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King v. Burwell: the most surprising thing about the Supreme Court term so far

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The Supreme Court will rule this month on King v. Burwell, a case arguing that Obamacare's insurance subsidies are illegal. A decision in favor of President Obama's health-care law could solidify its place in history — but one against would throw the insurance expansion into chaos.

Up until the ruling, Vox will collect the most important news, commentary, and thoughts on what could happen — and what it means for the Affordable Care Act.

It's Friday, Friday, got to get Supreme Court decisions on Friday The Supreme Court announced Monday that it will issue decisions this coming Thursday and Friday. The smart folks at SCOTUSBlog — arguably the only Supreme Court speculators worth listening to — are gearing up for a possible Friday ruling in King:

What to send to your friend who literally just started paying attention to King this week — this.

What to send to your friend who literally just started paying attention to King this week and really likes dogs — this.

The surprising leftward lean of this Supreme Court term An awesome graphic from the awesome folks at the Upshot shows that while the Roberts Court leans conservative, "the current term is leaning left as it enters its final two weeks."

More from Alicia Parlapiano, Adam Liptak, and Jeremy Bowers:

The court has issued liberal decisions in 54 percent of the cases in which it had announced decisions as of June 22, according to the Supreme Court Database, using a widely accepted standard developed by political scientists. If that trend holds, the final percentage could rival the highest since the era of the notably liberal court of the 1950s and 1960s led by Chief Justice Earl Warren. The closest contenders are the previous term and the one that started in 2004 and ended with the announcement of Justice Sandra Day O’Connor’s retirement.

As for what this means for King, you could probably read it either way. That the Roberts Court leans liberal this term could indicate more willingness to save a major health insurance expansion. Or it could be bad news, as the Court could be looking to offset this liberal lean in its highest-profile decisions.

States aren't doing much planning for a King win — Abby Goodnough reports in the New York Times:

In the vast majority of states that rely on the federal exchange,, there is little or no evidence that anyone has a plan to preserve the subsidies that help more than six million residents of those states afford their insurance premiums. Most of the affected states have Republican governors, and many, including Scott Walker of Wisconsin, Rick Scott of Florida and Dennis Daugaard of South Dakota, insist it is Congress’s job to come up with a remedy if the subsidies disappear.

Health insurers, who have even less they could do to prepare, are also in a wait-and-see mode. Reed Abelson writes more about that here. And another good read from the Times on King: Michael Shear looks at how the case puts Obama's legacy on the line.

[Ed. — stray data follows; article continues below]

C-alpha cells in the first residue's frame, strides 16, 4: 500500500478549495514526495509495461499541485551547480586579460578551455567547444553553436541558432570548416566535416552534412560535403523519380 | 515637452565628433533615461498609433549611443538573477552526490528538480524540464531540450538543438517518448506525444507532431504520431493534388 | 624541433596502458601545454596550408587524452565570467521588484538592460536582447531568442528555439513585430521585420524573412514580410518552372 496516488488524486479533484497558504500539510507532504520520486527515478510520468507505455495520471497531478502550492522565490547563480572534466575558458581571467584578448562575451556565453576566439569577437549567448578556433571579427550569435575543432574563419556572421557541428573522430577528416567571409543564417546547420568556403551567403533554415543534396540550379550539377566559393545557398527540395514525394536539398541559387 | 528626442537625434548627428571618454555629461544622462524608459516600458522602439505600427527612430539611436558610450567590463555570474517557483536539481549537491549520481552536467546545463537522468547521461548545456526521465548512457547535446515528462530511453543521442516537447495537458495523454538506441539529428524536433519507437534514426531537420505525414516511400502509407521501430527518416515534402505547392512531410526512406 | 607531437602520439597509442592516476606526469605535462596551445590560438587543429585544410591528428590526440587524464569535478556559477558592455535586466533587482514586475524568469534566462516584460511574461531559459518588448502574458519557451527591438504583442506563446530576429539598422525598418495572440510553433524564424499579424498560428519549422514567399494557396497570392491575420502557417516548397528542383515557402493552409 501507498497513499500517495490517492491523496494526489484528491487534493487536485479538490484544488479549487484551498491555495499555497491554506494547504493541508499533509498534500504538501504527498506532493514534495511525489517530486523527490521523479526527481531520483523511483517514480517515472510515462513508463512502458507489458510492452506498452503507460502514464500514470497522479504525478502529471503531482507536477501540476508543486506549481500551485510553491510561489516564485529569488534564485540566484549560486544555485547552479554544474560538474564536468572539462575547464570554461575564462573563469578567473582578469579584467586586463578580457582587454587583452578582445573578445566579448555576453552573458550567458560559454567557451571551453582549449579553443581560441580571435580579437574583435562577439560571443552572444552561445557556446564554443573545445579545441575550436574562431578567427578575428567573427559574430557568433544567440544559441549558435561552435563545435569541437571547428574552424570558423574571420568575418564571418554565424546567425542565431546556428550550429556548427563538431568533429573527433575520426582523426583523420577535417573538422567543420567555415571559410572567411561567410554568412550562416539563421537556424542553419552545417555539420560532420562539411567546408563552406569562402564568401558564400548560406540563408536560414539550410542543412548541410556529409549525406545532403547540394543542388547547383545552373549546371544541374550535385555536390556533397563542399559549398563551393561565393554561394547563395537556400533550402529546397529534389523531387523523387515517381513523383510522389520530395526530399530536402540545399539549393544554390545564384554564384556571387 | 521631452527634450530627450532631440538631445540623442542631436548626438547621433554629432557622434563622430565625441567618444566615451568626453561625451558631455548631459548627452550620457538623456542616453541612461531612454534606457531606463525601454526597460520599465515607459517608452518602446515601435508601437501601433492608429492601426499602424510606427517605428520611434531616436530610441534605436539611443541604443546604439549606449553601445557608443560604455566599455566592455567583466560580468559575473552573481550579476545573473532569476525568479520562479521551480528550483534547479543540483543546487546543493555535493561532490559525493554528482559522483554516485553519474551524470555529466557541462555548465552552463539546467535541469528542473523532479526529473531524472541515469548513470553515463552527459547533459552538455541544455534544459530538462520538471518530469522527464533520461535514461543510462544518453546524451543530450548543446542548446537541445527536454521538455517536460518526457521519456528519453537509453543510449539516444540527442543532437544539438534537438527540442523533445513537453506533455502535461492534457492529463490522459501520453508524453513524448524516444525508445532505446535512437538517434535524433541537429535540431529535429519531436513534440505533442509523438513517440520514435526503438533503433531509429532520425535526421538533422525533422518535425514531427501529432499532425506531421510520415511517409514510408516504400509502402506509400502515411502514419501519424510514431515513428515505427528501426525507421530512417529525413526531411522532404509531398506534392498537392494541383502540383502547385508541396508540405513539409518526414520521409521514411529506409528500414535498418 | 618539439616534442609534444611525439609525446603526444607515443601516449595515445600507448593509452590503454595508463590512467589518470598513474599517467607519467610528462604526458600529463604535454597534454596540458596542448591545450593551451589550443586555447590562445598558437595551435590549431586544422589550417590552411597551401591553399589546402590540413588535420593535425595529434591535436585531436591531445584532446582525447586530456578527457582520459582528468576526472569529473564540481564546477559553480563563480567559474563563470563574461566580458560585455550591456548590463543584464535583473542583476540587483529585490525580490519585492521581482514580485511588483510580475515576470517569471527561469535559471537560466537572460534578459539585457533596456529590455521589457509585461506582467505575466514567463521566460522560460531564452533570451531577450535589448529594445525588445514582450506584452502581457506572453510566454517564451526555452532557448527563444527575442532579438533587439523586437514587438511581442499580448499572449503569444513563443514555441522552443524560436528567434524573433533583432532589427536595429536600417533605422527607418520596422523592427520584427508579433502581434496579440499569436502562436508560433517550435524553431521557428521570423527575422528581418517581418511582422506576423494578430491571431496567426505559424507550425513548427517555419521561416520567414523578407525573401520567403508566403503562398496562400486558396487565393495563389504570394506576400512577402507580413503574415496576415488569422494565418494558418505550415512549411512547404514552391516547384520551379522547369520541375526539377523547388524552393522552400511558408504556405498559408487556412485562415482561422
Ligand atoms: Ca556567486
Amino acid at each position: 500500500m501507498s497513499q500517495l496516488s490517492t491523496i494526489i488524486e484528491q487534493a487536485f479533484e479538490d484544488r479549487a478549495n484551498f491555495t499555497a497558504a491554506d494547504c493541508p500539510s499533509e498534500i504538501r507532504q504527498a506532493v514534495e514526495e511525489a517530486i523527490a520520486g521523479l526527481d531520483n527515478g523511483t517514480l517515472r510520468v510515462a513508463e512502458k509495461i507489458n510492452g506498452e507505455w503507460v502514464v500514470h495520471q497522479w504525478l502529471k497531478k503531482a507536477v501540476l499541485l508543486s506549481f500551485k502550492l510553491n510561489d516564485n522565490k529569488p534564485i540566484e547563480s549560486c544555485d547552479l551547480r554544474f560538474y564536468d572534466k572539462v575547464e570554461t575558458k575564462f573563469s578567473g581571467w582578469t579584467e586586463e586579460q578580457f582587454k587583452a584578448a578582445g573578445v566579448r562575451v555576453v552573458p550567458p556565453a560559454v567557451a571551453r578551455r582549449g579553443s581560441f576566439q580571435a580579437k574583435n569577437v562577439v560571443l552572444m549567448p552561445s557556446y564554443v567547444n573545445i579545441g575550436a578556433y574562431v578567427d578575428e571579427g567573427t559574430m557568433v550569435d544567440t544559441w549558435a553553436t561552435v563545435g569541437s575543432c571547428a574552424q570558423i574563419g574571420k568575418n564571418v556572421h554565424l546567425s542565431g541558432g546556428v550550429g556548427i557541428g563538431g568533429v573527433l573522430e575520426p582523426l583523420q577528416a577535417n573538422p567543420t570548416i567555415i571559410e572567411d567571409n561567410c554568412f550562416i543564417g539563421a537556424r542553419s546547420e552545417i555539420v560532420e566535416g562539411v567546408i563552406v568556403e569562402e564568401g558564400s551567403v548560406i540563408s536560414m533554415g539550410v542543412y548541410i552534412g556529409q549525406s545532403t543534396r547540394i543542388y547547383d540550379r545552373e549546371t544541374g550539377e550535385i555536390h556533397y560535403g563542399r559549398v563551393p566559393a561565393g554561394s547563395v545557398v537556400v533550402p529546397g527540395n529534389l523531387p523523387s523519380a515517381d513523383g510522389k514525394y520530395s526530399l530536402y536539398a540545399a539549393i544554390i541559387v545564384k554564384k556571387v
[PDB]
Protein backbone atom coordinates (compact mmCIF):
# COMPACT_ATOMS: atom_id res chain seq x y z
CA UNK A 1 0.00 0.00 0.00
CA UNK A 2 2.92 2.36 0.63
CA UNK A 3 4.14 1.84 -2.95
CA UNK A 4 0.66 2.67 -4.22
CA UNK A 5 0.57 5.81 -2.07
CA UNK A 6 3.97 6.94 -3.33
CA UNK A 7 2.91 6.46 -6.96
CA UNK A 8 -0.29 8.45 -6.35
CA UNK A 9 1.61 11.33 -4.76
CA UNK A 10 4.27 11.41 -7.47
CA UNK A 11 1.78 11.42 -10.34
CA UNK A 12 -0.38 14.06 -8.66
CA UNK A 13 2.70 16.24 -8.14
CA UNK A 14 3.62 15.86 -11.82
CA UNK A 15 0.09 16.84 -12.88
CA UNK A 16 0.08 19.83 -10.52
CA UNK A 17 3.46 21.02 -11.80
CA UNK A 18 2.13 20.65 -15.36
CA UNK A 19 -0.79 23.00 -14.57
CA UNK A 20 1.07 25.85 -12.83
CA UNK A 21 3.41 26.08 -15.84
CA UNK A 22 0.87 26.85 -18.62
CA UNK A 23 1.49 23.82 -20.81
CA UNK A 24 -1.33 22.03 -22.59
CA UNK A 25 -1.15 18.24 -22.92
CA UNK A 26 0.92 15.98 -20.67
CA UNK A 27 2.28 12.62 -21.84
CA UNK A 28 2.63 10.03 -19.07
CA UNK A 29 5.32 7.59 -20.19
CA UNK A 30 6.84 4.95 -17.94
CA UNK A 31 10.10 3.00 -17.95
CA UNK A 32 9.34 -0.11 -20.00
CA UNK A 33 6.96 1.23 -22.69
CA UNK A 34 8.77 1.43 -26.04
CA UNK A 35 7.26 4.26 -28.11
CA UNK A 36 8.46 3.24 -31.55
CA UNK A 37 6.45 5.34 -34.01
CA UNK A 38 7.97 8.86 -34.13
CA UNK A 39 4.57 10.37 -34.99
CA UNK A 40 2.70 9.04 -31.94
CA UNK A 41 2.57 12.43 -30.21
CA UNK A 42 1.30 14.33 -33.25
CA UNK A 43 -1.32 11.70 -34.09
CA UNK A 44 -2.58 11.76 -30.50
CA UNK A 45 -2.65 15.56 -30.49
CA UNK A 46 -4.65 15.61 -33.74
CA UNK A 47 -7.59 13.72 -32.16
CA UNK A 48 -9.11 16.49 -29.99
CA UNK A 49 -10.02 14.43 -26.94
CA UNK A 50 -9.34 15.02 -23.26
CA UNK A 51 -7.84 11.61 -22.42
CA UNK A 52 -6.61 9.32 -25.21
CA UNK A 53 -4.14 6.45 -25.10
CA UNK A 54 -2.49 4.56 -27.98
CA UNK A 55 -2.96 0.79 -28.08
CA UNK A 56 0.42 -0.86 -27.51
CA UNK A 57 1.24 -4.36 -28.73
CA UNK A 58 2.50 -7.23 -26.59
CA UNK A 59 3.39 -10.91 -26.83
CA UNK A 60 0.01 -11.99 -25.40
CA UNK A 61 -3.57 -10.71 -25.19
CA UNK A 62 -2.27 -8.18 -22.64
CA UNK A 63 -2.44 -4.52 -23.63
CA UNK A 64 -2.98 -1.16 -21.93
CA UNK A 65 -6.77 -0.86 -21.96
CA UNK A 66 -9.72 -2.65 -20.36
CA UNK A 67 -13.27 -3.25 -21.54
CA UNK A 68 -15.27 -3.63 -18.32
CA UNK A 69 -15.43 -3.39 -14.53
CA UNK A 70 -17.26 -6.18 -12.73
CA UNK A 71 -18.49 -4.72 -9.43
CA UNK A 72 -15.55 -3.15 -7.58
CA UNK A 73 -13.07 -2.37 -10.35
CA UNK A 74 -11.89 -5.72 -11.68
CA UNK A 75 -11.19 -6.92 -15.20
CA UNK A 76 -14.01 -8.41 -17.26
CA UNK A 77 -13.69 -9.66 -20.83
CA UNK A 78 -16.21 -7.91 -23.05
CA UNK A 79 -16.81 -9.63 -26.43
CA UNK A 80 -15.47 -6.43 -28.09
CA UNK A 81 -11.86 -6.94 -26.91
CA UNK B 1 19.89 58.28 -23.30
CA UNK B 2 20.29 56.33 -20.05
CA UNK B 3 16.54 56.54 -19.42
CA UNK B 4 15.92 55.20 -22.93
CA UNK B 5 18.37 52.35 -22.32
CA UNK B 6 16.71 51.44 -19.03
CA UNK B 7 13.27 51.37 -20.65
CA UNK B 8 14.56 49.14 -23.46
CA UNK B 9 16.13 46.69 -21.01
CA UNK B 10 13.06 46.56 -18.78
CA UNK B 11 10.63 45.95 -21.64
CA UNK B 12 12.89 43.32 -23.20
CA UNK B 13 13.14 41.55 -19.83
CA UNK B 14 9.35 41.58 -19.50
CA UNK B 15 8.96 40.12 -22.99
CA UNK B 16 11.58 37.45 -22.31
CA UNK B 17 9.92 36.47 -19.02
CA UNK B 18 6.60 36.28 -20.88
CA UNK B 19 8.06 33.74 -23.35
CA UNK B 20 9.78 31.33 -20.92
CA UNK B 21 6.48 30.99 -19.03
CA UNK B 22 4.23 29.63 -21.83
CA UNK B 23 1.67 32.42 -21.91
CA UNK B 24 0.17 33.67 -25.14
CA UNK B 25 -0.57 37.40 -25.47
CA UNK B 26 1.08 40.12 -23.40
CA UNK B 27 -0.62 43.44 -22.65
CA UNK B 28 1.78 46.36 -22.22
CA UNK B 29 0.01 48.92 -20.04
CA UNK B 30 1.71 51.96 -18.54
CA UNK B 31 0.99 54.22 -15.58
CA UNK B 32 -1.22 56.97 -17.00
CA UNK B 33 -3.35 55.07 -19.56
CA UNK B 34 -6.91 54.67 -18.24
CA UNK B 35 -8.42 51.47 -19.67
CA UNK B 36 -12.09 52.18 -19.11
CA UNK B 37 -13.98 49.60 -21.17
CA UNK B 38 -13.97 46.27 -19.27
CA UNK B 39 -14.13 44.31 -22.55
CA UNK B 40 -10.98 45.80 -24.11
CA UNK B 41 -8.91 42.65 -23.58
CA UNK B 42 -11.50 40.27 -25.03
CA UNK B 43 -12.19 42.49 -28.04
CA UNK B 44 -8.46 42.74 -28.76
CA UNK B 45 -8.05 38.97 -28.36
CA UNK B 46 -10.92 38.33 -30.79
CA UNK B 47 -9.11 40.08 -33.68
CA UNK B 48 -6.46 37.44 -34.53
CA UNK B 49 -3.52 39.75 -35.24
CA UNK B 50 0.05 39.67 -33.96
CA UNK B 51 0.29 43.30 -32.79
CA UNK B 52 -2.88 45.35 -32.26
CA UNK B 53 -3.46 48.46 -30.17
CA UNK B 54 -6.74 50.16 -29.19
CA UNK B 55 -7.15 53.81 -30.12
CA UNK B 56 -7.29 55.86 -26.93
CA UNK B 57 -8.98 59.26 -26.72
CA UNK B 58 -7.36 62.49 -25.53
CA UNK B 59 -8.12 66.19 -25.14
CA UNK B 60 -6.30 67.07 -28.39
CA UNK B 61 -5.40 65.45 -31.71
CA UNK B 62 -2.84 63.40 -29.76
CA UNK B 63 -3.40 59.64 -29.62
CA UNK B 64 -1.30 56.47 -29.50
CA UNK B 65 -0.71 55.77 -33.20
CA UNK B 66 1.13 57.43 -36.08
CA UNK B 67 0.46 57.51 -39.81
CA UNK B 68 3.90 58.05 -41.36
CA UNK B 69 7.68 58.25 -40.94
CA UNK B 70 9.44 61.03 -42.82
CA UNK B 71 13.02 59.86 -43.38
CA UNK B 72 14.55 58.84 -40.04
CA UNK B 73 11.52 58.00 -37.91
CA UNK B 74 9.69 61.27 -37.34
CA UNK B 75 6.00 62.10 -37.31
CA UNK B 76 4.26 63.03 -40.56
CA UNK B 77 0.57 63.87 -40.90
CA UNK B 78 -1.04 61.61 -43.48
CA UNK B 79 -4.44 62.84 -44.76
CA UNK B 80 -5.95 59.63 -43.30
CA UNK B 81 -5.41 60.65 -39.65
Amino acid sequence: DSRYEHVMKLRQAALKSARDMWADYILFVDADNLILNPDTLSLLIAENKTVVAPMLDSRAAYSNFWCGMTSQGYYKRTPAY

Parsing the politics of a pro-King decision — Kaiser Family Foundation's Drew Altman thinks "Republicans would feel the heat much like they did after the government shutdown."

Ryan faces flak for his King fix plan Libertarian economist John C. Goodman critiques the House Budget chair's proposal, which would extend Obamacare subsidies in return for repealing other provisions. "In Wednesday’s message to his fellow House members, Paul Ryan’s position was little more than waving the white flag of surrender," Goodman writes for Forbes. "As much as I hate to admit it, the latest Republican proposal is nothing more than a smokescreen, designed to give ObamaCare two more years of life."

Goodman's piece, as well as Rep. Paul Gosar's (R-AZ) bill to prevent the extension of subsidies, point toward a growing divide between establishment Republicans, who are looking at King fixes, and the more conservative wing, who want Obamacare gone completely.

Where have we seen this Republican divide before? Oh, right.

Peter Suderman dives into why Republicans can't come up with an Obamacare replacement. Think vaporware.

Tweet of the day

Chart of the day

This chart shows how we ended up with the King case at the Supreme Court — and where lower courts have come down on it and similar challenges. You can read more about the history of the legal challenge to Obamacare's subsidies here.

From the department of speculation: who is writing King? Another fun (er, "fun") guessing game attempting to figure out which justice is writing which opinion, looking at the caseload of opinions they've written so far. David Kendall takes a stab at it in the Wall Street Journal:

Three justices representing a range of ideological leanings haven’t written opinions from the session in which the health-care case was considered: Chief Justice Roberts, Justice Anthony Kennedy and Justice Ruth Bader Ginsburg. Only one other case besides the health care matter remains pending from that session, a closely watched dispute about whether states can use independent redistricting commissions to prevent lawmakers from drawing congressional maps to maximize their partisan advantage.

Want to see dogs recreate the Supreme Court's King v. Burwell arguments? Of course you do.

That's all until next time. Well, except for this (hat tip to Vox's Dylan Matthews for suggesting this delightful pun, and stock art company Shutterstock for providing a surprisingly robust collection of drunk dogs. Also, credit to National Journal's Sam Baker, who has such an on-point pun game he came up with this idea months ago.).



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